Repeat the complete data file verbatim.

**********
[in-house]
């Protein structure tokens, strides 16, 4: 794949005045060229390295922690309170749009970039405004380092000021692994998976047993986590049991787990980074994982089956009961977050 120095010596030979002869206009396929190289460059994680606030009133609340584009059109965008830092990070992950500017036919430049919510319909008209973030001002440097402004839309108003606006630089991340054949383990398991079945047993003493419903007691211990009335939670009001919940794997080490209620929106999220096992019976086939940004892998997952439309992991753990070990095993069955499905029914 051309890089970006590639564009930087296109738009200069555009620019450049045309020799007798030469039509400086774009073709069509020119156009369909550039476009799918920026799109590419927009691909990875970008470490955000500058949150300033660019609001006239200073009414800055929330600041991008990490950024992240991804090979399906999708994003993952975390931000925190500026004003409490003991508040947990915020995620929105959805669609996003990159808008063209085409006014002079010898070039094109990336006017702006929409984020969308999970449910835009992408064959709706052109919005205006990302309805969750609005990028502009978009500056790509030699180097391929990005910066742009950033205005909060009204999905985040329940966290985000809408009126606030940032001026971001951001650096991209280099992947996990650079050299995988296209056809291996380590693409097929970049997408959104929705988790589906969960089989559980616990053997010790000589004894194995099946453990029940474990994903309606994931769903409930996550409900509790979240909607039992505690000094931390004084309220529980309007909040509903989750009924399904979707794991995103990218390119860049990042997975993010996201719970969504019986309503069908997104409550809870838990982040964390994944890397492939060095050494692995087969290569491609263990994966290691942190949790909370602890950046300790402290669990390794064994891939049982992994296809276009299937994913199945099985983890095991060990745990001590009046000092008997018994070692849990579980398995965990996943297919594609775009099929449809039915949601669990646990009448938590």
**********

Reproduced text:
[in-house]
């Protein structure tokens, strides 16, 4: 794949005045060229390295922690309170749009970039405004380092000021692994998976047993986590049991787990980074994982089956009961977050 120095010596030979002869206009396929190289460059994680606030009133609340584009059109965008830092990070992950500017036919430049919510319909008209973030001002440097402004839309108003606006630089991340054949383990398991079945047993003493419903007691211990009335939670009001919940794997080490209620929106999220096992019976086939940004892998997952439309992991753990070990095993069955499905029914 051309890089970006590639564009930087296109738009200069555009620019450049045309020799007798030469039509400086774009073709069509020119156009369909550039476009799918920026799109590419927009691909990875970008470490955000500058949150300033660019609001006239200073009414800055929330600041991008990490950024992240991804090979399906999708994003993952975390931000925190500026004003409490003991508040947990915020995620929105959805669609996003990159808008063209085409006014002079010898070039094109990336006017702006929409984020969308999970449910835009992408064959709706052109919005205006990302309805969750609005990028502009978009500056790509030699180097391929990005910066742009950033205005909060009204999905985040329940966290985000809408009126606030940032001026971001951001650096991209280099992947996990650079050299995988296209056809291996380590693409097929970049997408959104929705988790589906969960089989559980616990053997010790000589004894194995099946453990029940474990994903309606994931769903409930996550409900509790979240909607039992505690000094931390004084309220529980309007909040509903989750009924399904979707794991995103990218390119860049990042997975993010996201719970969504019986309503069908997104409550809870838990982040964390994944890397492939060095050494692995087969290569491609263990994966290691942190949790909370602890950046300790402290669990390794064994891939049982992994296809276009299937994913199945099985983890095991060990745990001590009046000092008997018994070692849990579980398995965990996943297919594609775009099929449809039915949601669990646990009448938590």